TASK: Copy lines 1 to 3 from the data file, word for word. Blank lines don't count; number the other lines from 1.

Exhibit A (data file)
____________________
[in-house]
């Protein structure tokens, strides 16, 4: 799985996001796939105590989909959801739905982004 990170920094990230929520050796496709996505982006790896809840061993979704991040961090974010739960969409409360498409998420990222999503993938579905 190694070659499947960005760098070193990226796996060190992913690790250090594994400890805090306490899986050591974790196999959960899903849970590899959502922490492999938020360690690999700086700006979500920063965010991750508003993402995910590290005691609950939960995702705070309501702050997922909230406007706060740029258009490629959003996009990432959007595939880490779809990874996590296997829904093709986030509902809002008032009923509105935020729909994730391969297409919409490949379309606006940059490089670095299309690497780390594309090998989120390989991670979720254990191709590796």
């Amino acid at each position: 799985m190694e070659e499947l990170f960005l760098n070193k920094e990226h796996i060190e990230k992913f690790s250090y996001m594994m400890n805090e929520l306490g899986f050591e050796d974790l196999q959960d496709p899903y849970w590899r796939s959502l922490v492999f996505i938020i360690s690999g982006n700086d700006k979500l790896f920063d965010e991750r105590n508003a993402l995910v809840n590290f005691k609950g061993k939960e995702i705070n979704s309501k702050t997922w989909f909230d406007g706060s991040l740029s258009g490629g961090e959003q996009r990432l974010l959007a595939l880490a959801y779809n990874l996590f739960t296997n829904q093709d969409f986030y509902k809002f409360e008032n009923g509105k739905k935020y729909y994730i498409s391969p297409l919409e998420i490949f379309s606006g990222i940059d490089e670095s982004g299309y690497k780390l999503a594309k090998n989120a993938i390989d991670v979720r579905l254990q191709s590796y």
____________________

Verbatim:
[in-house]
């Protein structure tokens, strides 16, 4: 799985996001796939105590989909959801739905982004 990170920094990230929520050796496709996505982006790896809840061993979704991040961090974010739960969409409360498409998420990222999503993938579905 190694070659499947960005760098070193990226796996060190992913690790250090594994400890805090306490899986050591974790196999959960899903849970590899959502922490492999938020360690690999700086700006979500920063965010991750508003993402995910590290005691609950939960995702705070309501702050997922909230406007706060740029258009490629959003996009990432959007595939880490779809990874996590296997829904093709986030509902809002008032009923509105935020729909994730391969297409919409490949379309606006940059490089670095299309690497780390594309090998989120390989991670979720254990191709590796």
């Amino acid at each position: 799985m190694e070659e499947l990170f960005l760098n070193k920094e990226h796996i060190e990230k992913f690790s250090y996001m594994m400890n805090e929520l306490g899986f050591e050796d974790l196999q959960d496709p899903y849970w590899r796939s959502l922490v492999f996505i938020i360690s690999g982006n700086d700006k979500l790896f920063d965010e991750r105590n508003a993402l995910v809840n590290f005691k609950g061993k939960e995702i705070n979704s309501k702050t997922w989909f909230d406007g706060s991040l740029s258009g490629g961090e959003q996009r990432l974010l959007a595939l880490a959801y779809n990874l996590f739960t296997n829904q093709d969409f986030y509902k809002f409360e008032n009923g509105k739905k935020y729909y994730i498409s391969p297409l919409e998420i490949f379309s606006g990222i940059d490089e670095s982004g299309y690497k780390l999503a594309k090998n989120a993938i390989d991670v979720r579905l254990q191709s590796y």